This Award-winning Wildlife Photographer is Just 13 Years Old

If you ever doubted that young people are the future, then this wildlife photographer from Canada will make you think again. At the ripe age of just thirteen, Josiah Launstein has already earned more accolades than you can shake a telephoto at.

This short video from CBC Arts gives an insight into the photographic life of Josiah. We are taken on a tour of his craft, with his passion and understanding towards the natural world provided as an inspiration to us all.

Whilst following Josiah on a shoot to find bighorn sheep, he gives a simple explanation for his success:

“To be a wildlife photographer you have to have a lot of patience for the right lighting, finding the animal, or the right spot.

“Also the determination to keep going out day after day, because you’ll just keep getting better and better.”

First wielding a camera at only five years of age, Josiah’s true passion then began around age seven.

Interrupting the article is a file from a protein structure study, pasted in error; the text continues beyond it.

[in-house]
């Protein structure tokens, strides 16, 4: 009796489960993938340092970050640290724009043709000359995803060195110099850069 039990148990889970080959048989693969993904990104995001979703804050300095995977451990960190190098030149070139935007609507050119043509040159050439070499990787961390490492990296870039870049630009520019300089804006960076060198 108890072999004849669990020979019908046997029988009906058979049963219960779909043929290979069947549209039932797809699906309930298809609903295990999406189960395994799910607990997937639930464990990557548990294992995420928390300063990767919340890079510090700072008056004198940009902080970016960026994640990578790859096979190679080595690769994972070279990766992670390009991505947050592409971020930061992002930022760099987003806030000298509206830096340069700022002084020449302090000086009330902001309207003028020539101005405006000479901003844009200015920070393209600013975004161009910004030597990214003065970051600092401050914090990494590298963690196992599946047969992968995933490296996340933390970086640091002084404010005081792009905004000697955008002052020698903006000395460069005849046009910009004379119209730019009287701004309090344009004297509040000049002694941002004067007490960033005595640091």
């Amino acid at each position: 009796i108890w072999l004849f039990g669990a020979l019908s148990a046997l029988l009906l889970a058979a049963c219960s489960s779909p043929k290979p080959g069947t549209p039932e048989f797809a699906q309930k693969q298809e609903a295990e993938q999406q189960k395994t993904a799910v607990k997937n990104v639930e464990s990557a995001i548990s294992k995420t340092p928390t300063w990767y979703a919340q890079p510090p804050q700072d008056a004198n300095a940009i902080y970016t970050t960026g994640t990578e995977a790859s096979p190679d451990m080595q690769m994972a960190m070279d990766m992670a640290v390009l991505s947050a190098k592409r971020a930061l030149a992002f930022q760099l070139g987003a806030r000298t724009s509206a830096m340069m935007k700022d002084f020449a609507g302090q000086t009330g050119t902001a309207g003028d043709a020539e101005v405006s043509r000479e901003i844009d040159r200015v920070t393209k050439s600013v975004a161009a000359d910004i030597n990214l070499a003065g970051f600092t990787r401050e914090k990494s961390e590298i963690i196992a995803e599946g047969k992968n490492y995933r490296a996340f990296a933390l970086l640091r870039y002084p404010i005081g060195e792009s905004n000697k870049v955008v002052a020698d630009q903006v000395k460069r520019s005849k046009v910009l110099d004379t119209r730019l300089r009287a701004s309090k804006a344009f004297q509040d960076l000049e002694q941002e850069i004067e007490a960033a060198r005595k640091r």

At age ten he was the youngest person ever to with the Young Outdoor Photographer of the Year award. The image that gifted him the title was a striking black and white frame of two bighorn sheep, their horns locked together in a ferocious battle.

In the 2014 Wildlife Photographer of the Year competition, 6 of Josiah’s 7 submitted images were selected as finalists. For 2017, the competition awarded him as a finalist in the 11-14 young awards category for his photo Raindrops. Depicting a monkey moth caterpillar in the rain, the abstract black and white image is to be displayed at the Natural History Museum in London, and will travel the globe with the international exhibition.

Now, once again, Josiah has been announced as the Young Outdoor Photographer of the Year for a second time.

To see more of Josiah’s work, visit his website or Facebook.




Ed Carr is a Yorkshire-born landscape photographer and nature writer. Having spent his youth in the North Yorkshire Moors National Park, he takes any opportunity to don his hiking boots and head out, camera in hand. When not out taking pictures or hastily scribbling down his thoughts, Ed’s halfway up a hill out chasing after his dog, Hendrix.